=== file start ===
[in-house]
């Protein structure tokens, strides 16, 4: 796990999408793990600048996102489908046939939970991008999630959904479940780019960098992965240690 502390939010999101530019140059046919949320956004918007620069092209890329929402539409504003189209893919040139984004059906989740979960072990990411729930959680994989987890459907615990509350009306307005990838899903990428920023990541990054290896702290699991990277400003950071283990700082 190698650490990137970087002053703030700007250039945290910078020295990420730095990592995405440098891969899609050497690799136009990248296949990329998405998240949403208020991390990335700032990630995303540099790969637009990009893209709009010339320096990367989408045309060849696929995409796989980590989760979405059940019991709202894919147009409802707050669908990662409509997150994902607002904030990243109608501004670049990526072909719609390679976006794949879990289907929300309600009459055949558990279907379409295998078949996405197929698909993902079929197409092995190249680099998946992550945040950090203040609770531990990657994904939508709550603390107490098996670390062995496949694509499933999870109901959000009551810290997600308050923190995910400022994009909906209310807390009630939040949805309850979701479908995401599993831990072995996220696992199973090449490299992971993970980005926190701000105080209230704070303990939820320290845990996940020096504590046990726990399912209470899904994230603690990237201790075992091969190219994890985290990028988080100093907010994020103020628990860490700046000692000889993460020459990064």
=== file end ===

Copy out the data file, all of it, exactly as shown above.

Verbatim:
[in-house]
């Protein structure tokens, strides 16, 4: 796990999408793990600048996102489908046939939970991008999630959904479940780019960098992965240690 502390939010999101530019140059046919949320956004918007620069092209890329929402539409504003189209893919040139984004059906989740979960072990990411729930959680994989987890459907615990509350009306307005990838899903990428920023990541990054290896702290699991990277400003950071283990700082 190698650490990137970087002053703030700007250039945290910078020295990420730095990592995405440098891969899609050497690799136009990248296949990329998405998240949403208020991390990335700032990630995303540099790969637009990009893209709009010339320096990367989408045309060849696929995409796989980590989760979405059940019991709202894919147009409802707050669908990662409509997150994902607002904030990243109608501004670049990526072909719609390679976006794949879990289907929300309600009459055949558990279907379409295998078949996405197929698909993902079929197409092995190249680099998946992550945040950090203040609770531990990657994904939508709550603390107490098996670390062995496949694509499933999870109901959000009551810290997600308050923190995910400022994009909906209310807390009630939040949805309850979701479908995401599993831990072995996220696992199973090449490299992971993970980005926190701000105080209230704070303990939820320290845990996940020096504590046990726990399912209470899904994230603690990237201790075992091969190219994890985290990028988080100093907010994020103020628990860490700046000692000889993460020459990064």